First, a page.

Today is your day. Live Inspired.



11 replies on “Will You Reach Out in Love?”

John – thanks for continuing to inspire and challenge us.
Your message of love is so needed in this world. May God continue the great work he has placed in you.

John, I heard you speak years ago at St. Mary’s hospital, in Madison, Wisconsin. You were an excellent speaker! I could tell that you were also a special person. Thank you for sharing strength, warmth, and wisdom over the years through your website. I try to read your post every week. You are a breath of fresh air in a very challenging time. Thank you for continuing to share positive thoughts and great perspective. Wishing the best to you and your family!

Be happy with yourself! So true. The only true “external” source of happiness comes from knowing him who loves us all.

Thanks John!!!

My daughter sent this to me at a time when I was doubting my self worth after someone had said something hurtful to me. It served as a reminder to pay no attention to the words from a fools mouth.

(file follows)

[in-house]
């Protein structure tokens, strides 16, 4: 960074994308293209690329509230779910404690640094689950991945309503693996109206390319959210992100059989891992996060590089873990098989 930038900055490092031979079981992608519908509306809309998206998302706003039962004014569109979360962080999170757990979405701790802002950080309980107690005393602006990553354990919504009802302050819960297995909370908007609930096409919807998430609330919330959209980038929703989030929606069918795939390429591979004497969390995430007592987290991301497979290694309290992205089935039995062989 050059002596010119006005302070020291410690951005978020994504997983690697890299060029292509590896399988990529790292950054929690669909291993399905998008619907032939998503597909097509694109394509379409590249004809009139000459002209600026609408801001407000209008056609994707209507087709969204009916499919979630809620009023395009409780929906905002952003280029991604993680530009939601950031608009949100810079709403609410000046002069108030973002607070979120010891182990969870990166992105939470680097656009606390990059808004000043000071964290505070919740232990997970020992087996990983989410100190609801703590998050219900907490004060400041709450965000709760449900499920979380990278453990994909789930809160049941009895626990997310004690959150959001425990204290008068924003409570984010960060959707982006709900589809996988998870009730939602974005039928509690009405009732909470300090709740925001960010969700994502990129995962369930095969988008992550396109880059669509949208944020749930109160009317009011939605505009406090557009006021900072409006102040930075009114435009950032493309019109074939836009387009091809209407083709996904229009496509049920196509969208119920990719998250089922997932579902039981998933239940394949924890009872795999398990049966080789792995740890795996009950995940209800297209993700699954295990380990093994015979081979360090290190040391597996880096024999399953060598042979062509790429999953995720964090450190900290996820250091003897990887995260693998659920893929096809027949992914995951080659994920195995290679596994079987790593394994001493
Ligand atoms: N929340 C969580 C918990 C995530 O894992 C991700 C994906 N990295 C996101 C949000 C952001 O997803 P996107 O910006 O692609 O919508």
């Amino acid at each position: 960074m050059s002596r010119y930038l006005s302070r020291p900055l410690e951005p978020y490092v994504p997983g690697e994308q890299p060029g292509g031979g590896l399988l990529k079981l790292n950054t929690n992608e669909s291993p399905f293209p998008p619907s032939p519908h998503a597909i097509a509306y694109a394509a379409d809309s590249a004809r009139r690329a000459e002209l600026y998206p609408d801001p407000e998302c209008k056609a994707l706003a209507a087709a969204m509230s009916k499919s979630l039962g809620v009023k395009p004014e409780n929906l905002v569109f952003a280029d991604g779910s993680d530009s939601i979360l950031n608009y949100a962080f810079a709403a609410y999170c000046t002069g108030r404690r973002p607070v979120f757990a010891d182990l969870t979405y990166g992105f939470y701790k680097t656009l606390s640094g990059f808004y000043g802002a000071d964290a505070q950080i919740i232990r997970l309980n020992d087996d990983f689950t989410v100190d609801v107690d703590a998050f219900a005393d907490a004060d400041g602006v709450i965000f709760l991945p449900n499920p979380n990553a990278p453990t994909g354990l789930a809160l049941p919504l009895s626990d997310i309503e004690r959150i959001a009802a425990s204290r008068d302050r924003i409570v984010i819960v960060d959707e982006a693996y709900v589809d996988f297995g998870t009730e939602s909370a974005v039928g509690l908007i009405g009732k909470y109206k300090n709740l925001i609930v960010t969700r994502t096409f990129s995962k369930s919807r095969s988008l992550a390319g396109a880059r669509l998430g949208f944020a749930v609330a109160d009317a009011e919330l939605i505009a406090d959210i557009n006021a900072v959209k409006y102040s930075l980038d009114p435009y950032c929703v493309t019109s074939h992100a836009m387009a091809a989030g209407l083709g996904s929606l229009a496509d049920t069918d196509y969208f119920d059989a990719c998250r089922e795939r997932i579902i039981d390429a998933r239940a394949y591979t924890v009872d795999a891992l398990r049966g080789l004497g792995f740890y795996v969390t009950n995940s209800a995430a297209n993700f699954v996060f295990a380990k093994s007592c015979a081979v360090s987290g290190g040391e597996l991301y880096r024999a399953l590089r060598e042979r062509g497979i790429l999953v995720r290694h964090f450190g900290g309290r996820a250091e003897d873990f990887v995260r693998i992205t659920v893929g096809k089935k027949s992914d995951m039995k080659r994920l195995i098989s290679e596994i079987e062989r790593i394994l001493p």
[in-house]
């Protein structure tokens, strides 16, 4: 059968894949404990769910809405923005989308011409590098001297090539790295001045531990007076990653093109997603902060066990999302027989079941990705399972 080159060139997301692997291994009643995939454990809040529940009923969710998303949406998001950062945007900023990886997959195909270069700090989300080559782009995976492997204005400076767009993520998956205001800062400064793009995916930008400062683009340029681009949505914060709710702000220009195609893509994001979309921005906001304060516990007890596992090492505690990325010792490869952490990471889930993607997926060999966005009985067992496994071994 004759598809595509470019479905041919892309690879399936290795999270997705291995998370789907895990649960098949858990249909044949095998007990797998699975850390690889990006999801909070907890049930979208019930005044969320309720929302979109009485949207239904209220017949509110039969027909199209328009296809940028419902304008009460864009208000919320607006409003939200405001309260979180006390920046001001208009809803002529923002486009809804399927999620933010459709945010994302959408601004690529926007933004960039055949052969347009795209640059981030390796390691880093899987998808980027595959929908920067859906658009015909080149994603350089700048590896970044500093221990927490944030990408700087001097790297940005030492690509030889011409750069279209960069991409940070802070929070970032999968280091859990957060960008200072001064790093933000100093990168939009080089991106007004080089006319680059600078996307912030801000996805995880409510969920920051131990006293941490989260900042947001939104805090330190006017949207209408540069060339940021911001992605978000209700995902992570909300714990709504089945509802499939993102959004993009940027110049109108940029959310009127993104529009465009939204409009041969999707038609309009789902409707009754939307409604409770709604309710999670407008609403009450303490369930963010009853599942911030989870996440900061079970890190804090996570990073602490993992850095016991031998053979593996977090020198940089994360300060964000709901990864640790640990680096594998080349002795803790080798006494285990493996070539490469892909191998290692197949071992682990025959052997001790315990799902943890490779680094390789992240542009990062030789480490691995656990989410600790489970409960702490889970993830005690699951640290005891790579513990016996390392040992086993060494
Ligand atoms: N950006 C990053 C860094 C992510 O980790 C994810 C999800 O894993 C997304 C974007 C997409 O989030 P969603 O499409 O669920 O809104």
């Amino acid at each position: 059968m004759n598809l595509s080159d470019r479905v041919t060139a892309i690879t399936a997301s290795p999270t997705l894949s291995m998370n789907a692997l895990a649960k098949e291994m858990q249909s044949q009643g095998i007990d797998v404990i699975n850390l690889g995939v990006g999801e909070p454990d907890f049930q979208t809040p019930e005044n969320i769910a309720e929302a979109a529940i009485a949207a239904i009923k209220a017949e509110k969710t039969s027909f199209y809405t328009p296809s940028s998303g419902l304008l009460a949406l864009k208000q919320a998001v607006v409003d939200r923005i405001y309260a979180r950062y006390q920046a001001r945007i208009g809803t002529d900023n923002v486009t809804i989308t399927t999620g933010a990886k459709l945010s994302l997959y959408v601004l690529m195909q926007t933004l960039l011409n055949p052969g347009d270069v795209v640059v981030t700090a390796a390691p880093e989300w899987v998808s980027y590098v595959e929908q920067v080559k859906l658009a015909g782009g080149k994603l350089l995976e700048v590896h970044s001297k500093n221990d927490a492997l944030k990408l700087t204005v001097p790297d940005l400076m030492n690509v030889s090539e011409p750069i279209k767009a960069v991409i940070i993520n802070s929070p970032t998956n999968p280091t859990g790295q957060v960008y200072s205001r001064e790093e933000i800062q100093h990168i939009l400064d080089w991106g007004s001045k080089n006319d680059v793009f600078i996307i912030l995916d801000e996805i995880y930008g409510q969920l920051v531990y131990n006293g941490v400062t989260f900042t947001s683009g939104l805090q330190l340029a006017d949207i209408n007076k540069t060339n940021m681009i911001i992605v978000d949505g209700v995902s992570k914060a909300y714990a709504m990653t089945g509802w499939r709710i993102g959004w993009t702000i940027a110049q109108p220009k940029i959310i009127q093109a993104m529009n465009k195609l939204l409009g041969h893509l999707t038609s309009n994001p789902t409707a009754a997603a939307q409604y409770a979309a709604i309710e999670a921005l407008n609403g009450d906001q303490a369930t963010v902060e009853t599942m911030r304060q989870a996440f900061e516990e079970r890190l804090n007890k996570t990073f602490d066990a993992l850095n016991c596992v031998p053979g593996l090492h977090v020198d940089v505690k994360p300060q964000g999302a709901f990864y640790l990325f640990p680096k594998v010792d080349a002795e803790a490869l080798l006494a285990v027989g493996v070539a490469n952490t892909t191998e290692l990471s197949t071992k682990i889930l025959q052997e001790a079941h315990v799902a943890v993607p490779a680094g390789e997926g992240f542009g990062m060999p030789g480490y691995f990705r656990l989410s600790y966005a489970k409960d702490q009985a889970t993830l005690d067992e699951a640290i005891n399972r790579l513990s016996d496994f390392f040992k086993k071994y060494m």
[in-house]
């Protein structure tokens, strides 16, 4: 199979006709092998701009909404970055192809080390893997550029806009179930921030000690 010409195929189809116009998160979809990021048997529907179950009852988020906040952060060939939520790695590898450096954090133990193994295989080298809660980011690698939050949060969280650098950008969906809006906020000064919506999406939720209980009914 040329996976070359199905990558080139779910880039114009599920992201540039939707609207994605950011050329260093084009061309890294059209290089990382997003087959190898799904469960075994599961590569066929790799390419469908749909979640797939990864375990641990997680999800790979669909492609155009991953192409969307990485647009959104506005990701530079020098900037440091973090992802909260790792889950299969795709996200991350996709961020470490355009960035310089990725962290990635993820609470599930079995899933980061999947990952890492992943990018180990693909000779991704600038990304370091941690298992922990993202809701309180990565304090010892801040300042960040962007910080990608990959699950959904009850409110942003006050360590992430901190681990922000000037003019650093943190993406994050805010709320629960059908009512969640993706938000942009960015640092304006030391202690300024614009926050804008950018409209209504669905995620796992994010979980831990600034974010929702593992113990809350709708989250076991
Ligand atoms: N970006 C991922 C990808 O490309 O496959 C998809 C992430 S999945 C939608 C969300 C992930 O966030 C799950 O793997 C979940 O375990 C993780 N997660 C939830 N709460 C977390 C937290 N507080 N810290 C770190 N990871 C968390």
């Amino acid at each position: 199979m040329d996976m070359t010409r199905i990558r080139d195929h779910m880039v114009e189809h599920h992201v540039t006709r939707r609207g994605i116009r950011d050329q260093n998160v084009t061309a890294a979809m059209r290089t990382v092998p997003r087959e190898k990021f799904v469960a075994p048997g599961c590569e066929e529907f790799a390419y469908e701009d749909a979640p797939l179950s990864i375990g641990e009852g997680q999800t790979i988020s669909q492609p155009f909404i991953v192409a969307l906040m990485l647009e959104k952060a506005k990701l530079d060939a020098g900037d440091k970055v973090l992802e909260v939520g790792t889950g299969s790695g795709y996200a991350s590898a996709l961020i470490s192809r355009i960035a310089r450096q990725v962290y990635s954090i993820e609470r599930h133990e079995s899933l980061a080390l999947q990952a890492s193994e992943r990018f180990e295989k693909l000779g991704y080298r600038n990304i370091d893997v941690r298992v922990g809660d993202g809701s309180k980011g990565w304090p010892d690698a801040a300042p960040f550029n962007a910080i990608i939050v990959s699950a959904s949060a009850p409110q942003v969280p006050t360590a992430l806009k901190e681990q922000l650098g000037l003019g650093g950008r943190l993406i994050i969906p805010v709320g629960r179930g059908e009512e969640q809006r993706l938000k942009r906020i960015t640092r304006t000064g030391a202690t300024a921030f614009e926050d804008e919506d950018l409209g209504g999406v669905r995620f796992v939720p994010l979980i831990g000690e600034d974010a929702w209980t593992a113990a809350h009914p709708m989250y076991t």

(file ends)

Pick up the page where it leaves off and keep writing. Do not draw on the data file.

My daughter sent this to me at a time when I was doubting my self after someone had said something hurtful to me. It served as a reminder to pay no attention to the words from a fools mouth.

Thank you for sharing this. Your mother is an amazing women. I hope that I am half of the woman she is to my own children. I preach as she did to my own children, “you are perfect the way you are to always believe and love yourself.” I am in tears as I write this with inspiration and love. Thank you.

How true John! How can we truly love someone else if we don’t love who we are. If you allow others to define you, you will never be happy, because everyone sees you differently. The old saying, “you can’t please everyone” is so true, just ask anyone in a leadership role.

Love this story, and the inspiration and encouragement it gives! I thoroughly enjoy all Monday morning stories and the plethora of inspirational speakers you interview on your podcasts! Someday I hope to see you in person, and I look forward to the two handed- open armed handshake and hug ❣️